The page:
Near the mountain, there is a lake with clear, still water reflecting the mountain and the sky with pristine clarity. You can do the same. If you are calm and still enough, you can reflect the mountain, the blue sky, and the moon exactly as they are. You reflect whatever you see exactly as it is, without distorting anything.
Have you ever seen yourself in a mirror that distorts the image? Your face is long, your eyes are huge, and your legs are really short. Don’t be like that mirror. It is better to be like the still water on the mountain lake.
We often do not reflect things clearly, and we suffer because of our wrong perceptions. Suppose you are walking in the twilight and see a snake. You scream and run into the house to get your friends, and all of you run outside with a flashlight. But when you shine your light on the snake, you discover that it isn’t a snake at all, just a piece of rope. This is a distorted perception.
We need to make our water still if we want to receive reality as it is.
When we see things or listen to other people, we often don’t see clearly or really listen. We see and hear our projections and our prejudices. We are not clear enough, and we have a wrong perception. Even if our friend is giving us a compliment, we may argue with him because we distort what he says.
If we are not calm, if we only listen to our hopes or our anger, we will not be able to receive the truth that is trying to reflect itself on our lake. We need to make our water still if we want to receive reality as it is. If you feel agitated, don’t do or say anything. Just breathe in and out until you are calm enough. Then ask your friend to repeat what he has said. This will avoid a lot of damage. Stillness is the foundation of understanding and insight. Stillness is strength.
Thich Nhat Hanh from “Touching Peace: Practicing the Art of Mindful Living"
Suitable for newcomers and experienced practitioners, these guided practice sessions occur every weekday with Plum Village UK.
Start Your Day in Stillness
Mondays & Wednesdays, 06.15 – 07.00
Simple Plum Village meditation practices for a calm, relaxed start to the day offered by UK lay Dharma Teacher, Teri West.
Beginning the Day with Love
Tuesdays & Thursdays, 07.30 – 08.15
(Update: Currently every Monday to Friday)
Gentle love meditations to start the day with freshness and warmth. Offered by UK lay Dharma Teacher, Vari McLuskie.
In both sessions we nourish love for ourselves and others. On Thursdays we nourish love for ourselves in more depth.
Also, on Thursday, 22nd April, Vari will facilitate an Earth Love Meditation Session. We will practice Love Meditation and enjoy listening to some of the Love Letters to the Earth.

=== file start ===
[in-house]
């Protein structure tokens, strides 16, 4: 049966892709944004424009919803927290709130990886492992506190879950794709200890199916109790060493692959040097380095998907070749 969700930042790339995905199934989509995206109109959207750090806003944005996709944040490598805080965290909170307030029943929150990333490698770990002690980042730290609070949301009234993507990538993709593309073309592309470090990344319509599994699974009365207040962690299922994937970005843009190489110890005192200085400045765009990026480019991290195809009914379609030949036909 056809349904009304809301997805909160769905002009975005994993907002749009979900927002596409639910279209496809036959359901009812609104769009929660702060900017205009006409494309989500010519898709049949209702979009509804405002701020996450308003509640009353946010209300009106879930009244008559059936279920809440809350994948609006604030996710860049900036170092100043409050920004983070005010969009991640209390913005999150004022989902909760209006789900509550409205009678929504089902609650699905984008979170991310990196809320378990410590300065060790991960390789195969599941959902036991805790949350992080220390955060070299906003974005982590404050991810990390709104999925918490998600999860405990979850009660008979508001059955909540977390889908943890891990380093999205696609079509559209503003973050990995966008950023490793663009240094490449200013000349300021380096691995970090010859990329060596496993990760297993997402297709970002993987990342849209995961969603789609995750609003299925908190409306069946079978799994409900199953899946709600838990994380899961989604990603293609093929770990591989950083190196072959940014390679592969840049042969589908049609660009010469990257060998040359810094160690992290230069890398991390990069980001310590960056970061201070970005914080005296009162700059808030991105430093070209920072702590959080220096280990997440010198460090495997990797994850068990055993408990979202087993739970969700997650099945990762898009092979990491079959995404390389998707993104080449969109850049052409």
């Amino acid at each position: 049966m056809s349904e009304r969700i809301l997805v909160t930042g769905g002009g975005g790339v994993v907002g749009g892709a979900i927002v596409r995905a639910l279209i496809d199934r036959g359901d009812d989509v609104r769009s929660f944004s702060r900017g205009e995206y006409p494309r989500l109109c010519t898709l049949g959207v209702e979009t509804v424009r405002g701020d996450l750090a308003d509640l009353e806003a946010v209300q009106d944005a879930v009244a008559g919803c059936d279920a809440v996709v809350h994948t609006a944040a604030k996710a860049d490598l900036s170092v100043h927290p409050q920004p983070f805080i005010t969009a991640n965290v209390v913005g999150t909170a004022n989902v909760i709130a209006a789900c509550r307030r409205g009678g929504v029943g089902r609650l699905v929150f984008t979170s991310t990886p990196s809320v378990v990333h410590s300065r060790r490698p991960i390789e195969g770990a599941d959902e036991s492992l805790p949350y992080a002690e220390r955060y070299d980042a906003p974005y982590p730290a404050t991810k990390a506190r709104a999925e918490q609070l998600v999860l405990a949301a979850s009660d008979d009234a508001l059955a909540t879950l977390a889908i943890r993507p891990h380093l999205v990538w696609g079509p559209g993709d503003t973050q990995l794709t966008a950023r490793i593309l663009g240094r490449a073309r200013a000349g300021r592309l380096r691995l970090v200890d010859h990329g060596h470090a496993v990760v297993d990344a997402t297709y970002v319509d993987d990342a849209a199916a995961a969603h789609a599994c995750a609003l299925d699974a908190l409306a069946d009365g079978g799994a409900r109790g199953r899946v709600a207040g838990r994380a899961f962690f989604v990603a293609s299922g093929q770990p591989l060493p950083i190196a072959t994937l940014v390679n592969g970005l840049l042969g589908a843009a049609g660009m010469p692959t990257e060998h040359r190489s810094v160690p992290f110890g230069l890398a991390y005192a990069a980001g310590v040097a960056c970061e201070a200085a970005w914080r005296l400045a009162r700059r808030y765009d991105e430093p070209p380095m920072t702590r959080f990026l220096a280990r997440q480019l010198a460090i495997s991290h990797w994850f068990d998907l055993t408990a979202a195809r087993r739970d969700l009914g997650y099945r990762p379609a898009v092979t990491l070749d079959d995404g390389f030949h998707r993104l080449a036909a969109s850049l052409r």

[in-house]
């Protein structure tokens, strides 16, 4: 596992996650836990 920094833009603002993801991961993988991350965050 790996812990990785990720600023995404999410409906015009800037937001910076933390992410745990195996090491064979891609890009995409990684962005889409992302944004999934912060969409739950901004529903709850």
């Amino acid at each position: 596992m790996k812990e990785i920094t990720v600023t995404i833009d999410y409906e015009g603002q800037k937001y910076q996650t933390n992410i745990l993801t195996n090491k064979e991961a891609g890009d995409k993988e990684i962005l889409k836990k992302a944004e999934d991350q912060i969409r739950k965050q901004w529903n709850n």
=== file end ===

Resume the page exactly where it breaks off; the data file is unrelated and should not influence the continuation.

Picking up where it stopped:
Guided Meditation, short slow walking meditation, a reading from Thay
Fridays, 06.15 – 07.00
Guided meditations from Thich Nhat Hanh’s book “The Blooming of a Lotus,” helping us to meet ourselves where we are and to develop our understanding and compassion. Whatever your tradition you are welcome to join. Guided by Plum Village monastic, Sister Tam Muoi.
How to attend
Plum Village UK uses Zoom webinars, so you can enjoy the benefits of guided community practice in your own home.
Additionally, clinical evidence has shown that mindfulness meditation, when practiced regularly, can also reduce the inflammation response that’s caused by stress.
Metta meditation can take this even further, according to meditation practitioners. As you develop self-compassion, you perceive yourself in a more positive light. This promotes emotions like love and gratitude.
These emotions can increase your level of life satisfaction, thus reducing stress and anxiety.
3. Reduces physical pain
There’s some evidence that metta meditation can decrease some types of physical pain.
A 2014 studyTrusted Source found a similar effect in people with frequent migraine attacks. The researchers in both studies attributed the lower pain levels to the stress-relieving effect of metta meditation. Emotional stress, after all, can worsen physical pain.
Negative emotions can also reduce your tolerance for pain. Positive emotions, like those cultivated through metta meditation, have the opposite effect.
4. Improves longevity
Telomeres are DNA structures at the ends of each chromosome. They work to protect genetic information.
As we get older, our telomeres naturally shorten. Chronic stress can speed up this process, causing faster biological aging.
Stress-relieving activities, like metta meditation, can ease this effect. A small 2013 studyTrusted Source found that metta meditation is associated with longer telomere length. The researchers speculated that the practice could help improve longevity.
Last night four of us gathered via Zoom - one person who has been a member of the sangha for nearly 20 years, another for 7 and a new person. The format for the meeting was the one we have been following for almost a year. We started with a quick check in - 'internal weather, external weather', followed by a guided mindfulness meditation. Then time for walking (or sitting quietly or tea-drinking meditation). Then guided Metta meditation and, finally, the opportunity for speaking from the heart.
It's a troubling time just now - in the world and in people's lives. So we were grateful to share a time of peace, friendship and tranquility, bringing us back to our True Home.
The Tree of Life sangha are meeting on-line again this evening. My own practice has changed recently as I continue looking at what works for me, what can be reclaimed or redefined. Wanting to offer what benefits the sangha and is also authentic. So I'm going to share practice based on the 'Meditation For Relaxation' sessions I used to offer at Newcastle University - phrases from Thich Nhat Hahn's "The Blooming of a Lotus", some walking meditation, Metta meditation, sitting. Those who wish can chant during the walking meditation time. We will follow this with time for sharing and deep listening to each other.